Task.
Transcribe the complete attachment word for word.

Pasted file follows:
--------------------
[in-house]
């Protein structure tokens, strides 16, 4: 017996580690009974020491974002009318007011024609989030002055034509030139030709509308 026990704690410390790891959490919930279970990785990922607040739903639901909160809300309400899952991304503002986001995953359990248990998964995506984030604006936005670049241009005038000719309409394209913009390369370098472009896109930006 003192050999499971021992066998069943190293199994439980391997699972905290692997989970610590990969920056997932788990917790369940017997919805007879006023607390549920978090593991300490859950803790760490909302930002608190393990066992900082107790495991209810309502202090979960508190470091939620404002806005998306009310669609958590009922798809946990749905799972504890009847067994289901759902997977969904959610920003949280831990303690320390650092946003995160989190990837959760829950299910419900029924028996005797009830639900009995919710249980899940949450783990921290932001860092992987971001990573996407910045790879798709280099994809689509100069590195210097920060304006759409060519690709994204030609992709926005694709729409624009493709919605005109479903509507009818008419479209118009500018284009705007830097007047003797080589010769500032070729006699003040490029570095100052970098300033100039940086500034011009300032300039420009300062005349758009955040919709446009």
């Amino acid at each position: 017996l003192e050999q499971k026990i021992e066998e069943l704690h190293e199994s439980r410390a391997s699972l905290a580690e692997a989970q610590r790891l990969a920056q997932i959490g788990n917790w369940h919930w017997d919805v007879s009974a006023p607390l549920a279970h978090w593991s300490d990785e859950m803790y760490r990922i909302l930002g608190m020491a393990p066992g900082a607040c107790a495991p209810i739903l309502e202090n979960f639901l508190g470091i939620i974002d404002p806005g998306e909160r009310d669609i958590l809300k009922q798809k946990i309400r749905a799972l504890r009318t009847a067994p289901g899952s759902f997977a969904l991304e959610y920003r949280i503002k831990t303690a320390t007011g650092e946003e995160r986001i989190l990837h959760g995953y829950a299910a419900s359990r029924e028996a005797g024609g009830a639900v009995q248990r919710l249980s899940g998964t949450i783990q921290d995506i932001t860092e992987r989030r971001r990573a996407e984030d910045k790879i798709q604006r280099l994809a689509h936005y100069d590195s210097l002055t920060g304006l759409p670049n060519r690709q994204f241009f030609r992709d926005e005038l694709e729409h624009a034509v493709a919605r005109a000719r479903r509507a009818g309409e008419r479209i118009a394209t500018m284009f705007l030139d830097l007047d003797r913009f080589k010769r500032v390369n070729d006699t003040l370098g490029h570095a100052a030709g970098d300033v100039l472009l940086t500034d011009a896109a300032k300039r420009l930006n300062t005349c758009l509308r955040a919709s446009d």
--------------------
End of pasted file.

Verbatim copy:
[in-house]
């Protein structure tokens, strides 16, 4: 017996580690009974020491974002009318007011024609989030002055034509030139030709509308 026990704690410390790891959490919930279970990785990922607040739903639901909160809300309400899952991304503002986001995953359990248990998964995506984030604006936005670049241009005038000719309409394209913009390369370098472009896109930006 003192050999499971021992066998069943190293199994439980391997699972905290692997989970610590990969920056997932788990917790369940017997919805007879006023607390549920978090593991300490859950803790760490909302930002608190393990066992900082107790495991209810309502202090979960508190470091939620404002806005998306009310669609958590009922798809946990749905799972504890009847067994289901759902997977969904959610920003949280831990303690320390650092946003995160989190990837959760829950299910419900029924028996005797009830639900009995919710249980899940949450783990921290932001860092992987971001990573996407910045790879798709280099994809689509100069590195210097920060304006759409060519690709994204030609992709926005694709729409624009493709919605005109479903509507009818008419479209118009500018284009705007830097007047003797080589010769500032070729006699003040490029570095100052970098300033100039940086500034011009300032300039420009300062005349758009955040919709446009």
């Amino acid at each position: 017996l003192e050999q499971k026990i021992e066998e069943l704690h190293e199994s439980r410390a391997s699972l905290a580690e692997a989970q610590r790891l990969a920056q997932i959490g788990n917790w369940h919930w017997d919805v007879s009974a006023p607390l549920a279970h978090w593991s300490d990785e859950m803790y760490r990922i909302l930002g608190m020491a393990p066992g900082a607040c107790a495991p209810i739903l309502e202090n979960f639901l508190g470091i939620i974002d404002p806005g998306e909160r009310d669609i958590l809300k009922q798809k946990i309400r749905a799972l504890r009318t009847a067994p289901g899952s759902f997977a969904l991304e959610y920003r949280i503002k831990t303690a320390t007011g650092e946003e995160r986001i989190l990837h959760g995953y829950a299910a419900s359990r029924e028996a005797g024609g009830a639900v009995q248990r919710l249980s899940g998964t949450i783990q921290d995506i932001t860092e992987r989030r971001r990573a996407e984030d910045k790879i798709q604006r280099l994809a689509h936005y100069d590195s210097l002055t920060g304006l759409p670049n060519r690709q994204f241009f030609r992709d926005e005038l694709e729409h624009a034509v493709a919605r005109a000719r479903r509507a009818g309409e008419r479209i118009a394209t500018m284009f705007l030139d830097l007047d003797r913009f080589k010769r500032v390369n070729d006699t003040l370098g490029h570095a100052a030709g970098d300033v100039l472009l940086t500034d011009a896109a300032k300039r420009l930006n300062t005349c758009l509308r955040a919709s446009d």